The people who
have supported and encouraged this enterprise are legion, and I can
only repay them in small measure by thanking them here. Some I have
already mentioned in the introduction to this work. For others, especially
my family, there is little I could say that would even begin to describe
my appreciation: my wise, funny, long-suffering husband, Rod Coltman;
my talented and delightful children Esther Pasternack, Ethan Pasternack,
and his wife Siobhan Rix; and my parents, of whom only my incredible
stepmother Laura Uhlmeyer has survived to see the end of this project.
The primary debt
lies in the gifts bequeathed to me by my father, Tom Uhlmeyer, my
mother, Barbara Hoard, and my grandmother, Clarice Tate Uhlmeyer.
My father and grandmother instilled in me my profound love of the
Owens River Valley and my respect for family history. They nurtured
my affection for the natural world, and encouraged me to pursue a
never-ending education in order to keep satisfying an unsatiable intellectual
curiosity that they helped to engender. To my mother I owe my imagination
and my thanks for her insistence on living among the people in whose
countries we were guests when I was growing up. Few American children
have been blessed with the opportunities my family provided for me,
and these lie at the core of how I have come to understand the world.
As both an educator
and a perennial student, I also recognize the role that teachers can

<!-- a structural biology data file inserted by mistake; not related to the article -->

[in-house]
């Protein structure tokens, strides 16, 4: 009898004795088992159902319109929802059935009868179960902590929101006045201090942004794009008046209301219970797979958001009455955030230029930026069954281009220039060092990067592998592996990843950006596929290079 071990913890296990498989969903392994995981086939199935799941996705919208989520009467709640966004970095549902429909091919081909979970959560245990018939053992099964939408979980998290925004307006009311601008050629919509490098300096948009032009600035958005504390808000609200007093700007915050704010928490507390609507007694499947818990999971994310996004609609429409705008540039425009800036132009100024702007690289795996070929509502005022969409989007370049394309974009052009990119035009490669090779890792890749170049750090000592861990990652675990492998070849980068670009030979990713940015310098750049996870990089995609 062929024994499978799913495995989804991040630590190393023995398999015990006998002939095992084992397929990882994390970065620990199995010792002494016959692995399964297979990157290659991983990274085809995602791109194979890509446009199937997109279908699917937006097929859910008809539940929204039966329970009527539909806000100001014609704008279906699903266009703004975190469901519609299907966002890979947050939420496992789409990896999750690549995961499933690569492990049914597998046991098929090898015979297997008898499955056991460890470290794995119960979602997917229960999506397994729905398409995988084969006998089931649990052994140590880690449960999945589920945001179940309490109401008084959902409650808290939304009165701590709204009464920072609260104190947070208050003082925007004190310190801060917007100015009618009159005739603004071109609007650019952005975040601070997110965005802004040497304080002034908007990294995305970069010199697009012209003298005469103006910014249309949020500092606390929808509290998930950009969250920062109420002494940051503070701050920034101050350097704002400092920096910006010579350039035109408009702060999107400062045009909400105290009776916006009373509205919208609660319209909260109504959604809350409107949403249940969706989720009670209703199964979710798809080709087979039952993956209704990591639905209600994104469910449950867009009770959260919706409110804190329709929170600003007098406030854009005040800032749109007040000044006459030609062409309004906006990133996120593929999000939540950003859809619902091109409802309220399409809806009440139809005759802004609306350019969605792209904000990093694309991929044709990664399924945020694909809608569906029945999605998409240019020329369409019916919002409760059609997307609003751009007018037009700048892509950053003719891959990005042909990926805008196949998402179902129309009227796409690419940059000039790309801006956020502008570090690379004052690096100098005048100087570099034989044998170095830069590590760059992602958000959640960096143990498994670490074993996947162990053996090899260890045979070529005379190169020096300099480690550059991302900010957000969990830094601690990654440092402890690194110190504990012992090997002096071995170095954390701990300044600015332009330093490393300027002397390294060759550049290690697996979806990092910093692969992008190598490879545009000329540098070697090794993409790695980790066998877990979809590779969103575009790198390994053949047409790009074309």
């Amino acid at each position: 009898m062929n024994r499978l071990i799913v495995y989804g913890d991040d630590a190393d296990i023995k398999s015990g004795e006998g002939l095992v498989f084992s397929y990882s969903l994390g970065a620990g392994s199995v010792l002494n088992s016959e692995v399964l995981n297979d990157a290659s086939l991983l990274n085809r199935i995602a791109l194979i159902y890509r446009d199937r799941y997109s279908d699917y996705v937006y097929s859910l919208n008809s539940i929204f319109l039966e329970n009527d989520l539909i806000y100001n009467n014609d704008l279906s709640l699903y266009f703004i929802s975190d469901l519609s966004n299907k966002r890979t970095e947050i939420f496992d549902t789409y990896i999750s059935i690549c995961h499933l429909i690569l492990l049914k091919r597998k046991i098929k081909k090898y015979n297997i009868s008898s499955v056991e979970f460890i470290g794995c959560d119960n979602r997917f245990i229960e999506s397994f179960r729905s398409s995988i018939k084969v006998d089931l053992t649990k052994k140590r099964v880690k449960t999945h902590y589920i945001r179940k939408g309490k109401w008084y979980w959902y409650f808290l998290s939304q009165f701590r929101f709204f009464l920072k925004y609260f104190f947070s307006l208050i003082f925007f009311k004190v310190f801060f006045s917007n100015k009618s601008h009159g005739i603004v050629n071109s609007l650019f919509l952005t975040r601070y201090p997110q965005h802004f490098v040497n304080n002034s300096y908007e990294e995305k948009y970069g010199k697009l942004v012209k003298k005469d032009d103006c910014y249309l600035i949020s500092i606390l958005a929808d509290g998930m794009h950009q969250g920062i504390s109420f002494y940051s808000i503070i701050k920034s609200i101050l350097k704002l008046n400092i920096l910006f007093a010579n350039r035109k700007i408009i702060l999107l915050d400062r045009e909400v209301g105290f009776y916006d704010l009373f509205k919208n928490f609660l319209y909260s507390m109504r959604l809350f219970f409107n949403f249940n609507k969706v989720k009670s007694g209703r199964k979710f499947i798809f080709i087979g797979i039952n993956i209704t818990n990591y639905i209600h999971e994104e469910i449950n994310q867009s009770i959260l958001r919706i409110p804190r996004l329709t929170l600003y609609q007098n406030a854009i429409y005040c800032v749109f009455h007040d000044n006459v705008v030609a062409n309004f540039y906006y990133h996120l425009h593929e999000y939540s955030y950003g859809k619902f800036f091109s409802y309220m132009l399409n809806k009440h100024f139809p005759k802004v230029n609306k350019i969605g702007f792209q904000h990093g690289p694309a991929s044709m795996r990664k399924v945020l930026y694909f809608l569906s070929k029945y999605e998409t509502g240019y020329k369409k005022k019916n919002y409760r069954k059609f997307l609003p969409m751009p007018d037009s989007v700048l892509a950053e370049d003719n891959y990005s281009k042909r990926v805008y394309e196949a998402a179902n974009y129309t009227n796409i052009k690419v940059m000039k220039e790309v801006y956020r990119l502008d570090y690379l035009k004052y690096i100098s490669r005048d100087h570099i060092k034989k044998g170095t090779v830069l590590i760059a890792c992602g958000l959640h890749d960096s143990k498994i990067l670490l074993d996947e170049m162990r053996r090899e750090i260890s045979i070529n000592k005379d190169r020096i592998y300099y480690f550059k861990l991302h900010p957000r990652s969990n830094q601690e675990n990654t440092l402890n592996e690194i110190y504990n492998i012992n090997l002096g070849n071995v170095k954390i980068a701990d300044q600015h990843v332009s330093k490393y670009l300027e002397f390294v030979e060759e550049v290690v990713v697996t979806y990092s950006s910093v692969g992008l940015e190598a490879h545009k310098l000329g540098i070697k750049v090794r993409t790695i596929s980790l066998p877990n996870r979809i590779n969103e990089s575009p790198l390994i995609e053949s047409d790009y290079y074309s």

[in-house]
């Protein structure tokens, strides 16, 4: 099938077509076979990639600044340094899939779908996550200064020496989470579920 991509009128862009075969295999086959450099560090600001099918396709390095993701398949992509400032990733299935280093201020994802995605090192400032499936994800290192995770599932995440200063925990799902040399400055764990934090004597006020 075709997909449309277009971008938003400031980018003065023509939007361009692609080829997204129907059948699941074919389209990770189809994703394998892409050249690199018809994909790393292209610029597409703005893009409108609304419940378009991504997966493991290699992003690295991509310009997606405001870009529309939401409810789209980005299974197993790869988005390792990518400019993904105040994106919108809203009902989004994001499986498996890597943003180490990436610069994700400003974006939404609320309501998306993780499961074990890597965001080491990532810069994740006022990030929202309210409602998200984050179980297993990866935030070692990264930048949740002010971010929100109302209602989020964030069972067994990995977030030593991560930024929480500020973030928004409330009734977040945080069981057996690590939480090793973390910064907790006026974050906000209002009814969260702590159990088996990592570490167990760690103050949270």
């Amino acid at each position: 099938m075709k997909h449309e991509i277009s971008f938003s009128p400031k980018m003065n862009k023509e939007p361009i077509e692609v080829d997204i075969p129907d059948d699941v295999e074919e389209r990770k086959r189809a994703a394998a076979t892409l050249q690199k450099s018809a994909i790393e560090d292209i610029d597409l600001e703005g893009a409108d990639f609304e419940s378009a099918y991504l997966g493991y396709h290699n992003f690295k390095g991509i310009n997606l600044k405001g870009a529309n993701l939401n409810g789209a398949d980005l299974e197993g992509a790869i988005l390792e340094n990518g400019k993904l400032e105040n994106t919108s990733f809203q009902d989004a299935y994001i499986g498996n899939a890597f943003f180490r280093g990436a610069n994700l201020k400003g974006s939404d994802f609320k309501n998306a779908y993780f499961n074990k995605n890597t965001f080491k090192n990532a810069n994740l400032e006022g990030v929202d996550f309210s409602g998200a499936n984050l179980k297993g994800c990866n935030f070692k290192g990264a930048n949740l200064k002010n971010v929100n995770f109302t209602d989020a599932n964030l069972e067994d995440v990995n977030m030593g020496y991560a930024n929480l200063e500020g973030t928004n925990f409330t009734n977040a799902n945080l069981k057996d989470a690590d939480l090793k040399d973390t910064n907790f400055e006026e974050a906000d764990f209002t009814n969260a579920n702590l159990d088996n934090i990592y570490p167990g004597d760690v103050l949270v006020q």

play in their students' successes. Mine have also been instrumental
in guiding me toward the telling of this story: Victor Worsfold, Daniel
O'Kane, Nancy Tuana, Charles Bambach, and countless others have inspired
me to write and think over the years, and to make the kinds of connections
that led to the ideas expressed by my "utopians."
The most challenging
and inspiring model I've encountered in my travels through the life
of the mind, however, is William Morris himself. He was the embodiment
of the Renaissance man, and the consummate artist/designer/thinker/doer.
His "nowhere" might not have come into being as he had hoped,
but his ideas continue to inspire us to think about how we might
live. My tale is only one small effort in that direction, but the
supporting links on the website provide considerable evidence that
Morris's views are as relevant today as they were a hundred years